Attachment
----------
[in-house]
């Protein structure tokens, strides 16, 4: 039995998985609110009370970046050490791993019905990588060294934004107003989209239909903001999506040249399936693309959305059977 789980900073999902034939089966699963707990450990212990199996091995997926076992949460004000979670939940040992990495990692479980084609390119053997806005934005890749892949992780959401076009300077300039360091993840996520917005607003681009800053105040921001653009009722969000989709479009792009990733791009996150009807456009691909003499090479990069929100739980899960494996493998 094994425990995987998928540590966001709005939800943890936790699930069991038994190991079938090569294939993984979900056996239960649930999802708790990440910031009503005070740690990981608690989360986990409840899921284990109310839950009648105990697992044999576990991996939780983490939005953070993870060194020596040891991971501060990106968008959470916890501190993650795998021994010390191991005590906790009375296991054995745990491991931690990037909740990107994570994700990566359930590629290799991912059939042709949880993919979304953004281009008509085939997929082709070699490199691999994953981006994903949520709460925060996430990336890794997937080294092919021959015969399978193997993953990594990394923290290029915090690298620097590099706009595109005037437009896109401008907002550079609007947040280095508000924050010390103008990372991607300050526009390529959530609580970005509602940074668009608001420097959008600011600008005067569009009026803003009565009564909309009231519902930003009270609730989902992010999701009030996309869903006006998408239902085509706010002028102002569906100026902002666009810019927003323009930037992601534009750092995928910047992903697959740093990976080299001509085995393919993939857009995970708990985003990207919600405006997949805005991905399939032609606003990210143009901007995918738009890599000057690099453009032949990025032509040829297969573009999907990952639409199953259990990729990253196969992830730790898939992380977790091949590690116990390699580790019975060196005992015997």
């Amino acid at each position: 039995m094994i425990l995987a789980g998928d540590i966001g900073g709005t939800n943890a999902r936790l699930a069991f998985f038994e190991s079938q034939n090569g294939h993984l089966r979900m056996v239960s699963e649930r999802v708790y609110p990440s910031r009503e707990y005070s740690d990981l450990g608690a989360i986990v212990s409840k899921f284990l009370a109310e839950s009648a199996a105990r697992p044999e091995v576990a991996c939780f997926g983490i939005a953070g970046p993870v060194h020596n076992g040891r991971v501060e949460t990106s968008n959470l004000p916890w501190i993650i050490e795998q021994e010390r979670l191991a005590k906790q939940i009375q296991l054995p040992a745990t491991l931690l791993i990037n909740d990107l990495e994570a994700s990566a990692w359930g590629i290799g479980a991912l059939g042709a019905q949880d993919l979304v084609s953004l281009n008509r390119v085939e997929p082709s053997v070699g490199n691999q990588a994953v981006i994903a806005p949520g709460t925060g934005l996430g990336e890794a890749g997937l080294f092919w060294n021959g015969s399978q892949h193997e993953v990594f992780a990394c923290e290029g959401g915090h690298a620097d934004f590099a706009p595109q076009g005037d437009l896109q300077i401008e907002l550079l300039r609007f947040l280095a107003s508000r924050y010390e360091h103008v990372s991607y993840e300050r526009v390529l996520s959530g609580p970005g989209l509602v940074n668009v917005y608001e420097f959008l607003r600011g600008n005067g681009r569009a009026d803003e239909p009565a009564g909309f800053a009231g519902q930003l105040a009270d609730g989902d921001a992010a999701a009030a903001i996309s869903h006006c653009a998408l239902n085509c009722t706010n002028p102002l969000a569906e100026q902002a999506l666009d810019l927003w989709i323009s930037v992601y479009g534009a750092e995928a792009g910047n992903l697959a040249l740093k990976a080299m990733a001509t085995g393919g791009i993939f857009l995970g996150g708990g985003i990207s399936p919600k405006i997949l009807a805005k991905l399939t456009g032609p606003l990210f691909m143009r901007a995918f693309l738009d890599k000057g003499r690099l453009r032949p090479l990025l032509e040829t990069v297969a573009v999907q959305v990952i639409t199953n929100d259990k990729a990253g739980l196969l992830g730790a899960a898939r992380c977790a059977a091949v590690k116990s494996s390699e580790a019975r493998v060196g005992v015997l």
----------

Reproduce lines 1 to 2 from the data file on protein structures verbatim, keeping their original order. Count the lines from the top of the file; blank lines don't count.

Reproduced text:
[in-house]
């Protein structure tokens, strides 16, 4: 039995998985609110009370970046050490791993019905990588060294934004107003989209239909903001999506040249399936693309959305059977 789980900073999902034939089966699963707990450990212990199996091995997926076992949460004000979670939940040992990495990692479980084609390119053997806005934005890749892949992780959401076009300077300039360091993840996520917005607003681009800053105040921001653009009722969000989709479009792009990733791009996150009807456009691909003499090479990069929100739980899960494996493998 094994425990995987998928540590966001709005939800943890936790699930069991038994190991079938090569294939993984979900056996239960649930999802708790990440910031009503005070740690990981608690989360986990409840899921284990109310839950009648105990697992044999576990991996939780983490939005953070993870060194020596040891991971501060990106968008959470916890501190993650795998021994010390191991005590906790009375296991054995745990491991931690990037909740990107994570994700990566359930590629290799991912059939042709949880993919979304953004281009008509085939997929082709070699490199691999994953981006994903949520709460925060996430990336890794997937080294092919021959015969399978193997993953990594990394923290290029915090690298620097590099706009595109005037437009896109401008907002550079609007947040280095508000924050010390103008990372991607300050526009390529959530609580970005509602940074668009608001420097959008600011600008005067569009009026803003009565009564909309009231519902930003009270609730989902992010999701009030996309869903006006998408239902085509706010002028102002569906100026902002666009810019927003323009930037992601534009750092995928910047992903697959740093990976080299001509085995393919993939857009995970708990985003990207919600405006997949805005991905399939032609606003990210143009901007995918738009890599000057690099453009032949990025032509040829297969573009999907990952639409199953259990990729990253196969992830730790898939992380977790091949590690116990390699580790019975060196005992015997």